We can say with some confidence that these people didn’t go through the suggested steps above from the beginning. What they failed to see, because they didn’t do any due diligence at the beginning, is there are already other people selling similar products and are already involved in a price war.

We call it The cutting board wars.

cutting boards

This happens when the new arrival has decided the first doable project they will attempt is a few cutting boards and the next step is to take them to market. “It will be easy”.

The barrier to entry on a product like a board is low so it seems to attract a lot of these “arrivals”.

Here lays the problem… in order to sell or even “out sell” the board seller next door the new “arrival” sets the lowest price and the existing board seller drops prices in retaliation; The next thing you know there is a race to the bottom. The lowest price seller appears to do well.

In order to have enough stock to bring to market next time they need to make more. No matter the Wood product, time is needed in order to deliver a quality product that is appreciated. If they are “pumping out” products to meet a price then quality ends up abandoned.

This will reflect in their sales because people are not stupid or silly. They will not part with their hard earned dollars for the “rush to market board”.

Eventually a member of this exclusive “Cutting Board War” club will leave the market when the “Free” wood supply has dried up.

 Why would they buy wood to make boards and then sell them at a loss? But as one competitor leaves the field, in steps the next contestant who has a pile of “free wood” and he thinks “I know, I’ll make cutting boards and take them to the market. I’m a genius it will be easy money” And so the War continues.

 Don’t be one of these guys with one product, taking part in the race to the bottom.

Under no circumstances are we saying not to sell Cutting boards. What we suggest is to have a range of boards and other items. In other words DIVERSIFY

Raintree slabs

Meeting customers’ expectations

 

This is about the finish quality of your products. People love to touch wood.

The fingers trail across the surface and translate the feeling to the brain. What is going on here is the fingers are seeing better than the eyes. That faint trace of grit left on the underside of the turned bowl; you can’t see it.

Classy decor

But when you run your hands around the bowl, that faint trace feels like a mountain. You are not alone with this ability.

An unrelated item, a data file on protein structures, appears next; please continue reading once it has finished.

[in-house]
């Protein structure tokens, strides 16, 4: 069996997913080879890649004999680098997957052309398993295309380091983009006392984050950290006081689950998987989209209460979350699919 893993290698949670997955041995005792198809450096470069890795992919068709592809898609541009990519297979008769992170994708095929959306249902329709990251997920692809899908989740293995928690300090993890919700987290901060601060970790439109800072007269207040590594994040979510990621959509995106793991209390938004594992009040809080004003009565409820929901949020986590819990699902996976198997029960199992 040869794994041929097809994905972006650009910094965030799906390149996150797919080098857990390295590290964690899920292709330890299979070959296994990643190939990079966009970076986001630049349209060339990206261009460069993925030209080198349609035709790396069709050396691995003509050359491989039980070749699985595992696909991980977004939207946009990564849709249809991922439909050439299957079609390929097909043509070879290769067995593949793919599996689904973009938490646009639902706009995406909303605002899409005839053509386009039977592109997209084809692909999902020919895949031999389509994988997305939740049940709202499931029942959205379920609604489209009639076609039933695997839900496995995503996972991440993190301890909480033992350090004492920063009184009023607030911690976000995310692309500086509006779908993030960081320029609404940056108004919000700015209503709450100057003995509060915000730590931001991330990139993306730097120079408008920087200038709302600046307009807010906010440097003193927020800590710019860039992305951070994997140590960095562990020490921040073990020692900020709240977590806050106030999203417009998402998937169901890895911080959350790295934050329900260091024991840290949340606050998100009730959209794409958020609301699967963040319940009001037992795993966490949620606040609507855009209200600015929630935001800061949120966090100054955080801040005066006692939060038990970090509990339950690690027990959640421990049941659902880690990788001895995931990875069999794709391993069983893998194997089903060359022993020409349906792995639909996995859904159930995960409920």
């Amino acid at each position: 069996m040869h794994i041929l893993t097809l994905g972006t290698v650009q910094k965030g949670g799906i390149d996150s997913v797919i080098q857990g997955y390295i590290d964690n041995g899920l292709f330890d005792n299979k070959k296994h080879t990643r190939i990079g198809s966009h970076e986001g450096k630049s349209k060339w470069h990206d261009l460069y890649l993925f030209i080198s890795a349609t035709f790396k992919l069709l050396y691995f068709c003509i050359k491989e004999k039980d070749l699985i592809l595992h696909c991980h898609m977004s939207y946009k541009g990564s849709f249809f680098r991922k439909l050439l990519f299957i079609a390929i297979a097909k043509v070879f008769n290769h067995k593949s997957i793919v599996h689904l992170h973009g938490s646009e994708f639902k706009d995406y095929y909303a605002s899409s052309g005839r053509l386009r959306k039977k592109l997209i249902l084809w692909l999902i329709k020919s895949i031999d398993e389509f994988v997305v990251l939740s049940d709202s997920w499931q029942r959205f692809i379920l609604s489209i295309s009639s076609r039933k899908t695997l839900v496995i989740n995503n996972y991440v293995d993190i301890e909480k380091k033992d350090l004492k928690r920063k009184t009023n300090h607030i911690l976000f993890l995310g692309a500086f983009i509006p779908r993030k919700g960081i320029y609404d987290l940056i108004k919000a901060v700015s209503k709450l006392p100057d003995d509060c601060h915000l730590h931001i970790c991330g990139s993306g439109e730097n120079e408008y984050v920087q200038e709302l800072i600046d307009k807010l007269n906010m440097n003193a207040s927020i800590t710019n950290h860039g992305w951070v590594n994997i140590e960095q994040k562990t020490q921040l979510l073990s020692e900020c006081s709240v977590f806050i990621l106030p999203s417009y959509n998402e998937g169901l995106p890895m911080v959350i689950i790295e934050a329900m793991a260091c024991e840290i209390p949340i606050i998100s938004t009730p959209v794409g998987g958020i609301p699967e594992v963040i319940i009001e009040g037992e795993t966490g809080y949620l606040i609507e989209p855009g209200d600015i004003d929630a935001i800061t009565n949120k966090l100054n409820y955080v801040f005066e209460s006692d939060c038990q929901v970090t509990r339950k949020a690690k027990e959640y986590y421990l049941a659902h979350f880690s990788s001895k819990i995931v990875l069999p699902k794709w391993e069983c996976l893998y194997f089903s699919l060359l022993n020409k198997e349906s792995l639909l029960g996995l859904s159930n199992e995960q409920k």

Your customers have it also and they have two feet that will turn and walk out of your stall quicker than you can blink.

They will have felt duped and betrayed because from a distance your display promised so much; the customer came into your stall with high expectations and your bowl with that gritty mountain said that this finish is not up to my expectations, so I’m leaving.

They probably won’t return.

Expectations VS Reality.

It is normal to start at the markets with high expectations. You wouldn’t turn up if you expected abject failure now, would you?

The reality is somewhat of a mixed bag. There are days and events where you could sell your chair ten times over and other days and events where you wonder why people are even there.

You may also have high expectations of how a potential customer should act, however not all customers who enter your stall are respectful and will some say some pretty nasty things that can put a cloud over a potentially wonderful day. There is nothing we can say to help you deal with this other than be prepared. It will happen sooner or later.

Most will be respectful and we do appreciate them and their delightful conversation; but every now and then some peanut turns up full of self-importance and opinion. Don’t let them worry you.

emotions run wild

It is imperative that to be successful you need to be honest with yourself. Have a good look at your display and your products; are you standing out from the crowd? Do you have some special item that can draw people in?

We use 3 Floor vases.

The opposite of standing out is melting in. It is easy to just let things slide and have low expectations about the markets and this line of thought lines up with the thinking of the hobbyist.

Near enough is not good enough for a business stall. We have attended many markets and have always approached the next market with some sort of incremental improvement from the last. It is the only way to survive, thrive, and prosper.

learn to converse

A few final words.

Learn to communicate your love of your craft to the customer; they intuitively know “real” and “genuine”. This will be reflected in sales.

We wish you well in your journey.

Tim and Tui

Pickers Ridge Hardwood Designs